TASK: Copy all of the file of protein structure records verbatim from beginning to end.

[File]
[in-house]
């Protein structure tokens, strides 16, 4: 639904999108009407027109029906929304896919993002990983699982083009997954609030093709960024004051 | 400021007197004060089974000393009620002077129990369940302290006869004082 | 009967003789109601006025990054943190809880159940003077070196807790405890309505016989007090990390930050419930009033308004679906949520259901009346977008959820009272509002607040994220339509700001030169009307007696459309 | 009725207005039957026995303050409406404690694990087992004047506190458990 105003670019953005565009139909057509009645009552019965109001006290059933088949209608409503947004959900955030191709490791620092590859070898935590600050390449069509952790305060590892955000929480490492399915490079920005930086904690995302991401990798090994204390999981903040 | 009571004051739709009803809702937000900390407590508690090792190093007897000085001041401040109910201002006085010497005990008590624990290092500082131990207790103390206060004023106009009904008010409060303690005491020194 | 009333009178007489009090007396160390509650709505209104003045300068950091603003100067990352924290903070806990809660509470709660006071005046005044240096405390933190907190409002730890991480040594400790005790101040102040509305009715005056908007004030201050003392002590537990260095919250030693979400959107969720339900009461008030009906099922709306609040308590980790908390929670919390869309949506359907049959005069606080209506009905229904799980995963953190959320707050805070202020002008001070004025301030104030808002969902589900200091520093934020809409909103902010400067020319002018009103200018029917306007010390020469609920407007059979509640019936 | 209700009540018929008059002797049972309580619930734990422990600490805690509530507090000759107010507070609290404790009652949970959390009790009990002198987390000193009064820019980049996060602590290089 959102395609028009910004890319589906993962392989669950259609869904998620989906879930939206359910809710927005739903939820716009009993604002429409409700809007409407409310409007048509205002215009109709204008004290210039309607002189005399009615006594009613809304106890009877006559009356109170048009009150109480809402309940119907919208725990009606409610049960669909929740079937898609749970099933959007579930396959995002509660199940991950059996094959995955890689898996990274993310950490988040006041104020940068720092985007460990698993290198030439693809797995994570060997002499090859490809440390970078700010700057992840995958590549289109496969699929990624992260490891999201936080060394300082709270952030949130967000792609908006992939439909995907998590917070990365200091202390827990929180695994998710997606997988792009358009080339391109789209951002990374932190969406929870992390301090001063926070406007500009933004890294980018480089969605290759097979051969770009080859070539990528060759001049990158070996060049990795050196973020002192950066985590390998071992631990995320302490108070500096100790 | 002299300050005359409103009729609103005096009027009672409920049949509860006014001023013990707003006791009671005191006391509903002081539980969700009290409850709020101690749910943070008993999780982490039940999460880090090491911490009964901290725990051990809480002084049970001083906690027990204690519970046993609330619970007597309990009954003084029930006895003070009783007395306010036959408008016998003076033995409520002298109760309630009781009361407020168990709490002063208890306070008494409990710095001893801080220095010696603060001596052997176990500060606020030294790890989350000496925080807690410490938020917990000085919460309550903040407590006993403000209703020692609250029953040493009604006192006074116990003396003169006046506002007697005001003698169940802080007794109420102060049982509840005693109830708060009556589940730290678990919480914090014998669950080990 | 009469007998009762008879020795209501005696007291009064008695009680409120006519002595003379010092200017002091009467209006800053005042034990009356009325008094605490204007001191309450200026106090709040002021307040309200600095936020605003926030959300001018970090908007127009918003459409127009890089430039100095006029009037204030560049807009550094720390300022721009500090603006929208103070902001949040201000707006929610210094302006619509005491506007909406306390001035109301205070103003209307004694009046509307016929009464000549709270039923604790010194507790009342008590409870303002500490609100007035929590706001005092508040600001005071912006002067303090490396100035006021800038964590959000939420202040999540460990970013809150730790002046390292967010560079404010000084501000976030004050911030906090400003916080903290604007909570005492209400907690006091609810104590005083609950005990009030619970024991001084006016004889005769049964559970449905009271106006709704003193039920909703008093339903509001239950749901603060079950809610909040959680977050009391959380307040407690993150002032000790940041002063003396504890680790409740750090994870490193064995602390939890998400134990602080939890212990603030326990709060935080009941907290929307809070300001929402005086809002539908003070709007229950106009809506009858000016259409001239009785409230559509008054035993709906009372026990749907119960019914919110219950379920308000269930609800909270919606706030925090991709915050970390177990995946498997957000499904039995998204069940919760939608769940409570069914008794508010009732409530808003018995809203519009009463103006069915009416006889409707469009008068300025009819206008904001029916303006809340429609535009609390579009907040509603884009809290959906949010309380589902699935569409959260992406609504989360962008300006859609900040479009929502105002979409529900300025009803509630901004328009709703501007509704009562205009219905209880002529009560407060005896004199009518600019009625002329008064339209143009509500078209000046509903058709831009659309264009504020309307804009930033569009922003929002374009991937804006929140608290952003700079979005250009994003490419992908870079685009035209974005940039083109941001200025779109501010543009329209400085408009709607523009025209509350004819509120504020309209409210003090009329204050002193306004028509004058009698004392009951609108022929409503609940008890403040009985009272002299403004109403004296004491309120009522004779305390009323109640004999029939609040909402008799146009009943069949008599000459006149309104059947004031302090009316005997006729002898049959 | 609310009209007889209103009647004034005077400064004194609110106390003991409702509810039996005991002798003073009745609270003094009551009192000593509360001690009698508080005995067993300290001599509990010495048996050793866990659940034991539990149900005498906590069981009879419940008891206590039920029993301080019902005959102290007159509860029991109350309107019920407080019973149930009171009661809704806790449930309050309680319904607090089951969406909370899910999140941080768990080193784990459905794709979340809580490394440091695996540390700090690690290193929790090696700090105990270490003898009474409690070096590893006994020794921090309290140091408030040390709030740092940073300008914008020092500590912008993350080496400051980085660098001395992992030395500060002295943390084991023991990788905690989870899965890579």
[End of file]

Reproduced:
[in-house]
């Protein structure tokens, strides 16, 4: 639904999108009407027109029906929304896919993002990983699982083009997954609030093709960024004051 | 400021007197004060089974000393009620002077129990369940302290006869004082 | 009967003789109601006025990054943190809880159940003077070196807790405890309505016989007090990390930050419930009033308004679906949520259901009346977008959820009272509002607040994220339509700001030169009307007696459309 | 009725207005039957026995303050409406404690694990087992004047506190458990 105003670019953005565009139909057509009645009552019965109001006290059933088949209608409503947004959900955030191709490791620092590859070898935590600050390449069509952790305060590892955000929480490492399915490079920005930086904690995302991401990798090994204390999981903040 | 009571004051739709009803809702937000900390407590508690090792190093007897000085001041401040109910201002006085010497005990008590624990290092500082131990207790103390206060004023106009009904008010409060303690005491020194 | 009333009178007489009090007396160390509650709505209104003045300068950091603003100067990352924290903070806990809660509470709660006071005046005044240096405390933190907190409002730890991480040594400790005790101040102040509305009715005056908007004030201050003392002590537990260095919250030693979400959107969720339900009461008030009906099922709306609040308590980790908390929670919390869309949506359907049959005069606080209506009905229904799980995963953190959320707050805070202020002008001070004025301030104030808002969902589900200091520093934020809409909103902010400067020319002018009103200018029917306007010390020469609920407007059979509640019936 | 209700009540018929008059002797049972309580619930734990422990600490805690509530507090000759107010507070609290404790009652949970959390009790009990002198987390000193009064820019980049996060602590290089 959102395609028009910004890319589906993962392989669950259609869904998620989906879930939206359910809710927005739903939820716009009993604002429409409700809007409407409310409007048509205002215009109709204008004290210039309607002189005399009615006594009613809304106890009877006559009356109170048009009150109480809402309940119907919208725990009606409610049960669909929740079937898609749970099933959007579930396959995002509660199940991950059996094959995955890689898996990274993310950490988040006041104020940068720092985007460990698993290198030439693809797995994570060997002499090859490809440390970078700010700057992840995958590549289109496969699929990624992260490891999201936080060394300082709270952030949130967000792609908006992939439909995907998590917070990365200091202390827990929180695994998710997606997988792009358009080339391109789209951002990374932190969406929870992390301090001063926070406007500009933004890294980018480089969605290759097979051969770009080859070539990528060759001049990158070996060049990795050196973020002192950066985590390998071992631990995320302490108070500096100790 | 002299300050005359409103009729609103005096009027009672409920049949509860006014001023013990707003006791009671005191006391509903002081539980969700009290409850709020101690749910943070008993999780982490039940999460880090090491911490009964901290725990051990809480002084049970001083906690027990204690519970046993609330619970007597309990009954003084029930006895003070009783007395306010036959408008016998003076033995409520002298109760309630009781009361407020168990709490002063208890306070008494409990710095001893801080220095010696603060001596052997176990500060606020030294790890989350000496925080807690410490938020917990000085919460309550903040407590006993403000209703020692609250029953040493009604006192006074116990003396003169006046506002007697005001003698169940802080007794109420102060049982509840005693109830708060009556589940730290678990919480914090014998669950080990 | 009469007998009762008879020795209501005696007291009064008695009680409120006519002595003379010092200017002091009467209006800053005042034990009356009325008094605490204007001191309450200026106090709040002021307040309200600095936020605003926030959300001018970090908007127009918003459409127009890089430039100095006029009037204030560049807009550094720390300022721009500090603006929208103070902001949040201000707006929610210094302006619509005491506007909406306390001035109301205070103003209307004694009046509307016929009464000549709270039923604790010194507790009342008590409870303002500490609100007035929590706001005092508040600001005071912006002067303090490396100035006021800038964590959000939420202040999540460990970013809150730790002046390292967010560079404010000084501000976030004050911030906090400003916080903290604007909570005492209400907690006091609810104590005083609950005990009030619970024991001084006016004889005769049964559970449905009271106006709704003193039920909703008093339903509001239950749901603060079950809610909040959680977050009391959380307040407690993150002032000790940041002063003396504890680790409740750090994870490193064995602390939890998400134990602080939890212990603030326990709060935080009941907290929307809070300001929402005086809002539908003070709007229950106009809506009858000016259409001239009785409230559509008054035993709906009372026990749907119960019914919110219950379920308000269930609800909270919606706030925090991709915050970390177990995946498997957000499904039995998204069940919760939608769940409570069914008794508010009732409530808003018995809203519009009463103006069915009416006889409707469009008068300025009819206008904001029916303006809340429609535009609390579009907040509603884009809290959906949010309380589902699935569409959260992406609504989360962008300006859609900040479009929502105002979409529900300025009803509630901004328009709703501007509704009562205009219905209880002529009560407060005896004199009518600019009625002329008064339209143009509500078209000046509903058709831009659309264009504020309307804009930033569009922003929002374009991937804006929140608290952003700079979005250009994003490419992908870079685009035209974005940039083109941001200025779109501010543009329209400085408009709607523009025209509350004819509120504020309209409210003090009329204050002193306004028509004058009698004392009951609108022929409503609940008890403040009985009272002299403004109403004296004491309120009522004779305390009323109640004999029939609040909402008799146009009943069949008599000459006149309104059947004031302090009316005997006729002898049959 | 609310009209007889209103009647004034005077400064004194609110106390003991409702509810039996005991002798003073009745609270003094009551009192000593509360001690009698508080005995067993300290001599509990010495048996050793866990659940034991539990149900005498906590069981009879419940008891206590039920029993301080019902005959102290007159509860029991109350309107019920407080019973149930009171009661809704806790449930309050309680319904607090089951969406909370899910999140941080768990080193784990459905794709979340809580490394440091695996540390700090690690290193929790090696700090105990270490003898009474409690070096590893006994020794921090309290140091408030040390709030740092940073300008914008020092500590912008993350080496400051980085660098001395992992030395500060002295943390084991023991990788905690989870899965890579």